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# MOSFET (Si/SiC) Forum Discussions Level 3   Level 3

# Co(er) vs Co(tr)

For the output capacitance Coss exist two equivalent fixed capacitance:

- Co(tr): Effective output capacitance, time related. It's a fixed capacitance that gives the same charging time as Coss while VDS is rising from 0 to 400V.

- Co(er): Effective output capacitance, energy related. It's a fixed capacitance that gives the same stored energy as Coss while VDS is rising from 0 to 400V.

The effective output capacitance is based on measurements. These values take the change of capacitance into account without the need for complex formulas.

For the dead-time calculation, e.g. for the LLC-Converter, the effective output capacitance should be used.

Why do Coss, Co(er) and Co(tr) differ so much?
Why is Co(tr) used for dead-time calculation, e.g. for the LLC-Converter, and not Co(er)?
Why is still sometimes the Coss used for the dead-time calculation?

1 Solution Moderator    Moderator

# Re: Co(er) vs Co(tr)

Hi there,

Co(tr) is time related effective output capacitance, whereas Co(er) is the energy related effective output capacitance. For dead calculation, it is important to know that in how much time the output capacitance will charge, and dead time should be kept higher than that 'tr' time.

You might have also noticed that Co(tr) is greater than Co(er), so it will be worth taking Co(tr) for calculation of dead time.

If nothing is provided out of Co(er) and Co(tr), then maximum Coss can be taken for dead time calculation as a worst case condition.

Thanks.

3 Replies Moderator    Moderator

# Re: Co(er) vs Co(tr)

Hi there,

Co(tr) is time related effective output capacitance, whereas Co(er) is the energy related effective output capacitance. For dead calculation, it is important to know that in how much time the output capacitance will charge, and dead time should be kept higher than that 'tr' time.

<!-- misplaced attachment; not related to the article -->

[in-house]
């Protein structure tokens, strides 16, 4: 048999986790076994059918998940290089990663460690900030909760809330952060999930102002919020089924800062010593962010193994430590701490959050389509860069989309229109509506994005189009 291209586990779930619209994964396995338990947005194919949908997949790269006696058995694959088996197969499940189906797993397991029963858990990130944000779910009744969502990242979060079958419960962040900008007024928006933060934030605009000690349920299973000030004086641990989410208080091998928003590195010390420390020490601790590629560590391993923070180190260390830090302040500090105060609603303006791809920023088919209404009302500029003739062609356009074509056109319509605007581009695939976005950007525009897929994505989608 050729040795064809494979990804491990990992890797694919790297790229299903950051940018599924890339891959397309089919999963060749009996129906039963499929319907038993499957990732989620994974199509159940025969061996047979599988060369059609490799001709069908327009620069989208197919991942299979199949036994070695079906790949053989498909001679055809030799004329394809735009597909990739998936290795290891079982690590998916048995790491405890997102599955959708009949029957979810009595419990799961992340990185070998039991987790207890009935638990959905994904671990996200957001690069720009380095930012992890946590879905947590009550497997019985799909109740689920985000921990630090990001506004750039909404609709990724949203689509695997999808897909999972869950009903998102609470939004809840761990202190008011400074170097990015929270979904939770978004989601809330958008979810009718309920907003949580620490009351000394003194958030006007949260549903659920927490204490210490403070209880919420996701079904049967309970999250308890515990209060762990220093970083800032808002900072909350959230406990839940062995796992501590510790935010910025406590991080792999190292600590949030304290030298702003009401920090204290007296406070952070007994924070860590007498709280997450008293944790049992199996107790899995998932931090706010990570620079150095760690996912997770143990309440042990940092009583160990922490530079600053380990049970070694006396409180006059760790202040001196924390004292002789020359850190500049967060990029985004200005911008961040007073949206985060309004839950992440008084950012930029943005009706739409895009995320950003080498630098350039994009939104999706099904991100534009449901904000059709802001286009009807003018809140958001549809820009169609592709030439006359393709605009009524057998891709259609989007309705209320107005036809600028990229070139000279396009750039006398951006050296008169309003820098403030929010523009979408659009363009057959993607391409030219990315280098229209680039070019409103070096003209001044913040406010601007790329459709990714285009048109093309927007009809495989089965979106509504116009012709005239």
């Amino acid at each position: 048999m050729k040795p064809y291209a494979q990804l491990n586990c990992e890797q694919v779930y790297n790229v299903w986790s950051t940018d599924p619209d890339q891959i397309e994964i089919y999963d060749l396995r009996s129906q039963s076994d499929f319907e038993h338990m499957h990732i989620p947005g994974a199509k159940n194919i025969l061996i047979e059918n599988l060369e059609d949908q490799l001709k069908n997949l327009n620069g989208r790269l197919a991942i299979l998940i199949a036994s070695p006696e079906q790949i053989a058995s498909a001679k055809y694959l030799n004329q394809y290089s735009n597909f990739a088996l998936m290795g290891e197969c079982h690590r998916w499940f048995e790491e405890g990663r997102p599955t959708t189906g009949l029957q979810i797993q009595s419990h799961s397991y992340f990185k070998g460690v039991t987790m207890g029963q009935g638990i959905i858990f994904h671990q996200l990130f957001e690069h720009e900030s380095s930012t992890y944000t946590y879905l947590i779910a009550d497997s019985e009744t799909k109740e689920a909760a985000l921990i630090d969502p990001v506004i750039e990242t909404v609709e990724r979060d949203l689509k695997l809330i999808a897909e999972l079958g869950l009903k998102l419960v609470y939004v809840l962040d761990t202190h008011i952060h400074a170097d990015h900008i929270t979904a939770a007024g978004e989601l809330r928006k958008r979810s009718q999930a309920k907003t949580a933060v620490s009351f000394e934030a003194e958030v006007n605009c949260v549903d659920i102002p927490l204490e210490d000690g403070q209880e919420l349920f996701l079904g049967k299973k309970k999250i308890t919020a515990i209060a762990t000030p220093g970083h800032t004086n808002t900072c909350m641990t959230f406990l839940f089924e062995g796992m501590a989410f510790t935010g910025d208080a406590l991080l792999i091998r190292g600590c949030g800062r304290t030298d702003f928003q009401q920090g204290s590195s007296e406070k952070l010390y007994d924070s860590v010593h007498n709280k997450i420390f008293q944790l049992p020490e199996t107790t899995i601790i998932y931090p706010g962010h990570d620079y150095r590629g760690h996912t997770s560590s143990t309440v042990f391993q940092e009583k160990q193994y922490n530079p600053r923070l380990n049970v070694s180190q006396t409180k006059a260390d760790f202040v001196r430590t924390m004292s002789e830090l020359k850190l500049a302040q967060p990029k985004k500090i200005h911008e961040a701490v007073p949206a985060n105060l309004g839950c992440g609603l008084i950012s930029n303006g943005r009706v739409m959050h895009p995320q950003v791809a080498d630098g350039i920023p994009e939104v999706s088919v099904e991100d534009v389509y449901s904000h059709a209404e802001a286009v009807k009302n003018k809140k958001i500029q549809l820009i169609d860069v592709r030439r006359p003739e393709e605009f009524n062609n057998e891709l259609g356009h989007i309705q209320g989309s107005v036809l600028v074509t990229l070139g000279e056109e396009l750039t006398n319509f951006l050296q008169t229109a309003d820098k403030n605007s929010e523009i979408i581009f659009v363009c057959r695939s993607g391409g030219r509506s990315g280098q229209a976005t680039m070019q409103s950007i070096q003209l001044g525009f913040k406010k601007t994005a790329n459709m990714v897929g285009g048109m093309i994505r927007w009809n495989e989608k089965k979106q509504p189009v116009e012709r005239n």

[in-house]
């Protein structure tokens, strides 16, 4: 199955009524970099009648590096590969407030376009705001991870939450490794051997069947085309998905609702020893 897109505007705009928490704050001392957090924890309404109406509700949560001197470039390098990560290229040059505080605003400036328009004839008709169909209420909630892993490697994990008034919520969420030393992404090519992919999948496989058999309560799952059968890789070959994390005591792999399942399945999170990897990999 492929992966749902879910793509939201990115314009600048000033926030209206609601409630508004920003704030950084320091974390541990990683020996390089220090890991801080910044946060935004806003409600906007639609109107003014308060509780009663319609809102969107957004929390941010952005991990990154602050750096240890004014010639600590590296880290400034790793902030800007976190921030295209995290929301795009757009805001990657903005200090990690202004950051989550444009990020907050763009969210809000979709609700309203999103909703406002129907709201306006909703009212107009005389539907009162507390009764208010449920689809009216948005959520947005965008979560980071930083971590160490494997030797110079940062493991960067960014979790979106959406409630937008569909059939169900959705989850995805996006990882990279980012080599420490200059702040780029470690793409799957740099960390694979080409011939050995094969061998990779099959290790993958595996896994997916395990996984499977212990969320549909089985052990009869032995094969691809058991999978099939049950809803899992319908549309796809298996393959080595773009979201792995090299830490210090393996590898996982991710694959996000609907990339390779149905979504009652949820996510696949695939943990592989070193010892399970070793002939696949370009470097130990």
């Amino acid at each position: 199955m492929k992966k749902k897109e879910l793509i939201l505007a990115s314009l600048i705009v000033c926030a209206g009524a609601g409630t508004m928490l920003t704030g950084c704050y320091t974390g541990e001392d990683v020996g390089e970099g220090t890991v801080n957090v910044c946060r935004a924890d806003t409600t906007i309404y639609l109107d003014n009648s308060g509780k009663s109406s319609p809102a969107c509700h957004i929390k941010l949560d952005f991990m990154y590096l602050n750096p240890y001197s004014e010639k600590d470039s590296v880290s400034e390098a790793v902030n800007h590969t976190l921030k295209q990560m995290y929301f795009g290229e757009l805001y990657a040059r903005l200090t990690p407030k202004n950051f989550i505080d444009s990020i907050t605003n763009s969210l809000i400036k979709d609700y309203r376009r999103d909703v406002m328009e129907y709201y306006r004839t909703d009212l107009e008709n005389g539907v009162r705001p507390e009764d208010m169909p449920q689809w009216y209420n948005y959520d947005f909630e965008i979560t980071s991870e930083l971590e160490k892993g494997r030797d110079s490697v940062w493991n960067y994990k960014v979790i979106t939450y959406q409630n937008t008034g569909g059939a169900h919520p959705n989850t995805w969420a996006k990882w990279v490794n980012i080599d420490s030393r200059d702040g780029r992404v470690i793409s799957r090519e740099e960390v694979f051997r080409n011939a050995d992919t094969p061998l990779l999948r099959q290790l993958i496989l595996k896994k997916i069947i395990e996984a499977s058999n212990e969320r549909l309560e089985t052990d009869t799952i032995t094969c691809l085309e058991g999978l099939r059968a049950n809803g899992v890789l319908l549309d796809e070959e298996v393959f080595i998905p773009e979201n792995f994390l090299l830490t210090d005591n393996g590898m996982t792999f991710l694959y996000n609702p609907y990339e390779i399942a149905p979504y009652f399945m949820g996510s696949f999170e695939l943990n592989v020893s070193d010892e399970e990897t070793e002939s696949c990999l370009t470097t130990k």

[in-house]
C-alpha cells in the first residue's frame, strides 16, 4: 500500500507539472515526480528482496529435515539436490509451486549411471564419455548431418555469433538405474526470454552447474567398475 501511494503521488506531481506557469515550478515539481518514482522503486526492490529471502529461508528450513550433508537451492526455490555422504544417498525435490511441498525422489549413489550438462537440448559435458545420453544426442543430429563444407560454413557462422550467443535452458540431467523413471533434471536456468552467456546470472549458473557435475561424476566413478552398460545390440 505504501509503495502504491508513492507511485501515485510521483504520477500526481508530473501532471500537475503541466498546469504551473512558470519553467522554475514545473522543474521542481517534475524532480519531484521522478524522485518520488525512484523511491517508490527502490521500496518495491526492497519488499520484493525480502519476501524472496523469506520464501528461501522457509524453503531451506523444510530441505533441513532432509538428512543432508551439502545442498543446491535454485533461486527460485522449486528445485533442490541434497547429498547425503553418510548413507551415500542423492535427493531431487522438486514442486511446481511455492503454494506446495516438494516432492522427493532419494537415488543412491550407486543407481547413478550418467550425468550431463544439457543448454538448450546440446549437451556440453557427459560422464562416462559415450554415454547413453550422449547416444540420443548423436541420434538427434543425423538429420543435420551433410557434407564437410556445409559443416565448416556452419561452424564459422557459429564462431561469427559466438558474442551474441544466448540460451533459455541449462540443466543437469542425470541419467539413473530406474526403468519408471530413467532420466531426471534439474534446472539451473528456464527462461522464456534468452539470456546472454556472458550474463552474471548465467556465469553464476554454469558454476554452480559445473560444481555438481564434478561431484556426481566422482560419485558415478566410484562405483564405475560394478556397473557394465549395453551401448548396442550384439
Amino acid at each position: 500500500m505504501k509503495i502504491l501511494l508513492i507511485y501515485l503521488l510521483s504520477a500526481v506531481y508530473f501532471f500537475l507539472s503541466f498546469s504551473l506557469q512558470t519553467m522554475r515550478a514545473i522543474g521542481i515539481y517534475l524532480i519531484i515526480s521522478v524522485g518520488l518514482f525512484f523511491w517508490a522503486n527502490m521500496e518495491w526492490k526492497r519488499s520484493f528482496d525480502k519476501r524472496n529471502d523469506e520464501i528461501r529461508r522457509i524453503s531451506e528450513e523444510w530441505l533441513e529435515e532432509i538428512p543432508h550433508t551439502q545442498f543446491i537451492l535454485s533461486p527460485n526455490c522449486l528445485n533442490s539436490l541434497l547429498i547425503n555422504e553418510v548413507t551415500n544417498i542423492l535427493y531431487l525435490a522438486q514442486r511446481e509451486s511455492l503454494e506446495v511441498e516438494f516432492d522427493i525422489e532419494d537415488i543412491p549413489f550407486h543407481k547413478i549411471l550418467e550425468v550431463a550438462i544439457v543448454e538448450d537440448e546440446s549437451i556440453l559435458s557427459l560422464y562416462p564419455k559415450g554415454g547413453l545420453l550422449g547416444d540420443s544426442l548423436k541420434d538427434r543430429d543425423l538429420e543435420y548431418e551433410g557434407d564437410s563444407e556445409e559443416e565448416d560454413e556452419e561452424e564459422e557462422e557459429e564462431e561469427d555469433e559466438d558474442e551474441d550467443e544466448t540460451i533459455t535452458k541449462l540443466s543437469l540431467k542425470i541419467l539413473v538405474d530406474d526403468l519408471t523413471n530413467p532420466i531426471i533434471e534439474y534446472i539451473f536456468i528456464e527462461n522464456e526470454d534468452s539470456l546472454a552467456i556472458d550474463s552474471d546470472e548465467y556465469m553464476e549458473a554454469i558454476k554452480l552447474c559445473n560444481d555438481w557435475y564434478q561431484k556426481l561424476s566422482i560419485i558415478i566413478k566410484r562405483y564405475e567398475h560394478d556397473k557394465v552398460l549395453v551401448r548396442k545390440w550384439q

You might have also noticed that Co(tr) is greater than Co(er), so it will be worth taking Co(tr) for calculation of dead time.

If nothing is provided out of Co(er) and Co(tr), then maximum Coss can be taken for dead time calculation as a worst case condition.

Thanks. Level 3   Level 3

# Re: Co(er) vs Co(tr)

Hello.

Thanks for the clarification.

So when calculating the dead time Co(tr) is the best choice. Else Co(er) should be used or when both aren't given the maximum Coss.

Unfortunately I still don't really get the full concept/idea of Co(tr).

Co(tr) is an equivalent fixed capacitance (unlike Coss, which is dynamic) to determine the charge/discharge time of the Coss independent of the topology. It thus describes the output capacitance required for the passive transition from the drain to the source voltage. tr is the time how long it takes to load the capacitance and therefor to get a Vds to increase from 0V to 400V. This can be used to describe a constant, time related effective current, which is used to load the Coss.

So it basically relies on measurement of the used power (current and voltage) and the time during the loading of Coss which can be translated into the Co(tr).

Co(tr)=I*tr/(2*U)

Is my understanding correct?

I don't quite get why Co(tr) is bigger than Co(er). Because both relay on the same Coss.
Also I don't get the full benefits of Co(tr) and Co(er).

Best regards. Moderator    Moderator

# Re: Co(er) vs Co(tr)

Hi there,

Coss information is always present in datasheet, if Co(tr) is not available than it is good to go with Coss.

Co(tr) and Co(er) both are output capacitance, calculated based on the needs,  Co(er) is calculated to get an idea of what is the output capacitance at particular Vds and Eoss.

Eoss = 1/2*Co(er)*Vds*Vds. calculate in reverse to get an idea of effective output capacitance that holds relation Eoss and Vds.

C0(tr) is the output capacitance used to get an idea of what is the effective output capacitance that charges to voltage V at current i amps.

Co(tr) is the output capacitance that gives an idea of charging the output capacitance from 0V to say 400V at particular current operating current.